Caracas Stock Exchange
The Venezuelan stock market originated at the end of the colonial era, when Don Fernando Key Munoz and Don Bruno Abasolo founded the Casa de Bolsa Recreacion de los Comerciantes y Labrodores in Caracas in 1805.
BVC has kept up to date with global technology and is fully electronic. It is categorized under the private sector, providing operations to authorize the sale of securities and the ability to purchase under the Capital Marketing Laws of Venezuela. The BVC is one of the members of the Executive Committee of the Latin American Federation of Stock markets. The exchange is also used as a site for trading in Bonds and other different debt instruments.
Venezuela’s economy is based on oil, although the country has made some efforts to develop the heavy industry, which incorporates steel and aluminum. Between 1950 and the 1980’s the Venezuelan economy was considered one of the strongest in South America. The growth of the country’s economy attracted many immigrants, but it was not to last as oil prices crashed in the mid 1980s. Since then the fluctuating oil price has had an effect on the Venezuelan economy, and the Caracas Stock Exchange.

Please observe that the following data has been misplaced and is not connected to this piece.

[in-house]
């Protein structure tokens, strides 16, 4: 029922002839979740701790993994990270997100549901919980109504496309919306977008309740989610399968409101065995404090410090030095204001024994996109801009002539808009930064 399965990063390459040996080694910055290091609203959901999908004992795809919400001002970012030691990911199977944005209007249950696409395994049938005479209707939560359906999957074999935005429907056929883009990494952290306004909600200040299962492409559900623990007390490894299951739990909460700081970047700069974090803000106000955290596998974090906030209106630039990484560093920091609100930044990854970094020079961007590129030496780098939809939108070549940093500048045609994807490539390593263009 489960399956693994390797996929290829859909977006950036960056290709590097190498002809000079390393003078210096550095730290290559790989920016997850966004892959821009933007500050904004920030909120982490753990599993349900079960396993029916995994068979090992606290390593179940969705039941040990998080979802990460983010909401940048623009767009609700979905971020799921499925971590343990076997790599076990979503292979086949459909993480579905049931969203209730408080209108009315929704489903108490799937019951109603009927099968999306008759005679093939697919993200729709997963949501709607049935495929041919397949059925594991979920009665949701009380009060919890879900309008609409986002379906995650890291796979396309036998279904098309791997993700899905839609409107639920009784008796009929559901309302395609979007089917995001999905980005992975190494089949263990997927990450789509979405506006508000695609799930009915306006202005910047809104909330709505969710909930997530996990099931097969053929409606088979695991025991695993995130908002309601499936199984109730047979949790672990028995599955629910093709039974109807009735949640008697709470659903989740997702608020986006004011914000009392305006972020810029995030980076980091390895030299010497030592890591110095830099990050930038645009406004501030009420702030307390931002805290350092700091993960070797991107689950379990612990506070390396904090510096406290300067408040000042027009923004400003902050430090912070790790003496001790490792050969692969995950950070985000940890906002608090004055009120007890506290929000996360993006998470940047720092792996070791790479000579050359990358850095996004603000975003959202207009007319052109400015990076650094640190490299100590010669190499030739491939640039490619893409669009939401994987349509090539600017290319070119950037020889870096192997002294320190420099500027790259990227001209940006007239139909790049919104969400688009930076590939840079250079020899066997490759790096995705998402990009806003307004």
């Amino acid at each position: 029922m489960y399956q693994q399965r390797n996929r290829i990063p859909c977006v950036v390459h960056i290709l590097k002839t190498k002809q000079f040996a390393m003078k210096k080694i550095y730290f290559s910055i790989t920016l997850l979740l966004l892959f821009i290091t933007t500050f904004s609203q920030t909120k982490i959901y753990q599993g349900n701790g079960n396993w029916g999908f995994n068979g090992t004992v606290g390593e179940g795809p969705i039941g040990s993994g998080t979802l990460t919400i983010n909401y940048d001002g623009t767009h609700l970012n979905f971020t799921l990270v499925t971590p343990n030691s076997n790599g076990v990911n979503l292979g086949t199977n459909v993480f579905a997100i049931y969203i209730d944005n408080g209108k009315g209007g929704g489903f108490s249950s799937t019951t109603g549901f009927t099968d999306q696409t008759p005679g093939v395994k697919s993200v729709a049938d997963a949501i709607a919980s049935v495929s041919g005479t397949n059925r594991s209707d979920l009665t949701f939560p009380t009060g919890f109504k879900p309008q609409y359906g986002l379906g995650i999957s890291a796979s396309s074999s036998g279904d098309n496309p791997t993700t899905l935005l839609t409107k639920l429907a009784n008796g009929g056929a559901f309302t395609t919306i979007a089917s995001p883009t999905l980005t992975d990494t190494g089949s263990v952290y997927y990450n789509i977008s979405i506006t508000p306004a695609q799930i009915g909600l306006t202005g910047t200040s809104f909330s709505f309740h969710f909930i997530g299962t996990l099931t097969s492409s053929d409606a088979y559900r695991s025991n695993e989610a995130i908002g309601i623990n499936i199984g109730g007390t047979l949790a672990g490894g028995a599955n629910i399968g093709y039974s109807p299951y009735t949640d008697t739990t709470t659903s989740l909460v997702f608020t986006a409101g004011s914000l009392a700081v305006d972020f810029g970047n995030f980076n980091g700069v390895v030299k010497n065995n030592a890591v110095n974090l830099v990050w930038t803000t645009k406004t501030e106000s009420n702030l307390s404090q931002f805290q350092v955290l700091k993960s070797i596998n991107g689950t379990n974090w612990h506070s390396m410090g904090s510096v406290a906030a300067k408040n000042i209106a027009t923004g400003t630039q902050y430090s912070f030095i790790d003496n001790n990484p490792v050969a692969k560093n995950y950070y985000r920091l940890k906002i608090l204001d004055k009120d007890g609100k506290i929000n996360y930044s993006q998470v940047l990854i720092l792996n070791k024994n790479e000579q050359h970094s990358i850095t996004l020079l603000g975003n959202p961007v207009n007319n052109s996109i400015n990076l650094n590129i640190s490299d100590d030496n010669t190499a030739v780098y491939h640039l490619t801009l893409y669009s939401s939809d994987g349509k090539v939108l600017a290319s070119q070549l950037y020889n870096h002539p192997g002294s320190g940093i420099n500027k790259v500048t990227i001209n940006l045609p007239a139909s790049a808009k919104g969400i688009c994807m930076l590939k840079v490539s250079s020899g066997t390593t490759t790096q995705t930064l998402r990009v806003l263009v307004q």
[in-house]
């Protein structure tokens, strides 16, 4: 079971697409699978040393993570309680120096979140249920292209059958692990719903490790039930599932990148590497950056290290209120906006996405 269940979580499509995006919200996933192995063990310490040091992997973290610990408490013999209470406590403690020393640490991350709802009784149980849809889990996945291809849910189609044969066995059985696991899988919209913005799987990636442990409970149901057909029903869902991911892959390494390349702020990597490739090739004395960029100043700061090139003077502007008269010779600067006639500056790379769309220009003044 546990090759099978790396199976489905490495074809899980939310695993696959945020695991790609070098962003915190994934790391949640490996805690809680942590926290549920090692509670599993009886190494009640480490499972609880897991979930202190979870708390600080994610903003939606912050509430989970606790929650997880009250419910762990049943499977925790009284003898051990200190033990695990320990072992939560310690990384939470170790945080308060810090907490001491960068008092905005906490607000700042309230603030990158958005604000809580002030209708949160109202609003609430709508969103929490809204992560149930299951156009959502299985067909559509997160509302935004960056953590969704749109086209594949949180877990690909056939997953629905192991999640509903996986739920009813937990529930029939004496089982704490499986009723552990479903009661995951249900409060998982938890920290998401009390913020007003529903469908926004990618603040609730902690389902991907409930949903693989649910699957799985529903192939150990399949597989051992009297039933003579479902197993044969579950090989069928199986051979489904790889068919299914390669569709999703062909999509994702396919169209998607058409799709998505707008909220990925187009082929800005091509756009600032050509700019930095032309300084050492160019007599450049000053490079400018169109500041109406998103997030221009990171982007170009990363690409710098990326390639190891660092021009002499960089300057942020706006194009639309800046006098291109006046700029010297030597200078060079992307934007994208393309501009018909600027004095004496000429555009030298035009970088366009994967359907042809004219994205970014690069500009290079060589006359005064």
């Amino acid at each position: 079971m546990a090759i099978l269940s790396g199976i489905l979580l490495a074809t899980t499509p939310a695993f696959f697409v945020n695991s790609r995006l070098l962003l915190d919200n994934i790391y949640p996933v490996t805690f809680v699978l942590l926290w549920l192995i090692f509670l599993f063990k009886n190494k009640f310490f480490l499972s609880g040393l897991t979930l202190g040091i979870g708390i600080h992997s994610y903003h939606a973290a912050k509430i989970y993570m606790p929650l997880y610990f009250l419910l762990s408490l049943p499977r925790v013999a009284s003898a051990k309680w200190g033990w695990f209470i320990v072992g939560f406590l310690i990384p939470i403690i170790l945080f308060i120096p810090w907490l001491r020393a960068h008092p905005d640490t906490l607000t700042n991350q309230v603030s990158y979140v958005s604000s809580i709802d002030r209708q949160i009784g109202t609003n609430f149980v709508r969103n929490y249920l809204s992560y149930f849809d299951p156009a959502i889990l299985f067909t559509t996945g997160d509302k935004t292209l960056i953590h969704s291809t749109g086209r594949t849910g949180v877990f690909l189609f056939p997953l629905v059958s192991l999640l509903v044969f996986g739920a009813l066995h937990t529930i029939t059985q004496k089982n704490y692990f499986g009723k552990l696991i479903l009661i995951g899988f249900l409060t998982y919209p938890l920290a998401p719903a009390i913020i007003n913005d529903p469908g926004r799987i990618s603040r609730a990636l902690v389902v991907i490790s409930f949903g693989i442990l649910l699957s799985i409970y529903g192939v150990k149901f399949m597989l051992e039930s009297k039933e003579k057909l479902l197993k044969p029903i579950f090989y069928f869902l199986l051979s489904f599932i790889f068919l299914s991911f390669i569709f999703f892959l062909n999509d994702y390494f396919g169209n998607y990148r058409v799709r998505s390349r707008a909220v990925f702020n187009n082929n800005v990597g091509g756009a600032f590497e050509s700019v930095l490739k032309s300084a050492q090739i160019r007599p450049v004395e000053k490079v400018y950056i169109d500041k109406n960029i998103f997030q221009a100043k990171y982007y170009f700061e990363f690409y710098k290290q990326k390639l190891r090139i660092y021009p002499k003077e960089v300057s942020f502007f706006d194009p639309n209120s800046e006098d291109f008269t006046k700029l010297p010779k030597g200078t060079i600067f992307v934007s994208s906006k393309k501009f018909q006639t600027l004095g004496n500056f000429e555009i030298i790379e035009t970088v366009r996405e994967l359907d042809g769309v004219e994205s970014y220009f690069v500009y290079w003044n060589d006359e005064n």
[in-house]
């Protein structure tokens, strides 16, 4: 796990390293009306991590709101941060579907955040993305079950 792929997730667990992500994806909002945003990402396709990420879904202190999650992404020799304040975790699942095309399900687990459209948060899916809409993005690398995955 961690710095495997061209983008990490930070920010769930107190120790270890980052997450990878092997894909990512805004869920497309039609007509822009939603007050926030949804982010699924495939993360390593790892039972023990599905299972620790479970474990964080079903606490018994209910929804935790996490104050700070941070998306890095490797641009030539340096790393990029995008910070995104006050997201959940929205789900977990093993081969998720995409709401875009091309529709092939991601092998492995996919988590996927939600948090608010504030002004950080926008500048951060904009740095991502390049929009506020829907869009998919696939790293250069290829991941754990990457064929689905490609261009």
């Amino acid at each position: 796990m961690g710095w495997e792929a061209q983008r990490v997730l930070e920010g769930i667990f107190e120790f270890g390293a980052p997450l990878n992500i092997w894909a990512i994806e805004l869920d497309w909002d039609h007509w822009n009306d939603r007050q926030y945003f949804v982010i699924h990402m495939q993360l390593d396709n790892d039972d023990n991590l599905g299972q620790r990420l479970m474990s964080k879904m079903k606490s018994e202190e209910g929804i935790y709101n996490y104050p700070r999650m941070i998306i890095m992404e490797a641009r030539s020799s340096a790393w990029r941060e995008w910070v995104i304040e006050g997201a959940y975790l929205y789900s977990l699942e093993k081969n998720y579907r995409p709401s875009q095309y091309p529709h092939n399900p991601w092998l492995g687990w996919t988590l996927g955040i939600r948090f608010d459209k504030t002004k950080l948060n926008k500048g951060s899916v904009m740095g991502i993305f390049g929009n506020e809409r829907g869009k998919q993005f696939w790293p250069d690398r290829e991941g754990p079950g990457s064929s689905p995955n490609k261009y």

Manufacturing contributed a total of 14% of the GDP in 2002. Venezuela produces and exports textiles, steel, aluminum, foodstuffs, and beverages. They also manufacture tires, cement, fertilizer, and paper and put cars together for export markets as well as for the domestic sector. Venezuela’s other exports include fish, rice, tropical fruits, cocoa, coffee and cigarettes. Venezuela is unable to support itself agriculturally, and imports nearly two-thirds of its food needs. For 2005 the GDP (PPP) was a total of $153.7 billion with a 9.3% growth. The GDP per capita was a total of $6,100 and was made up of agriculture, services and the industry sector.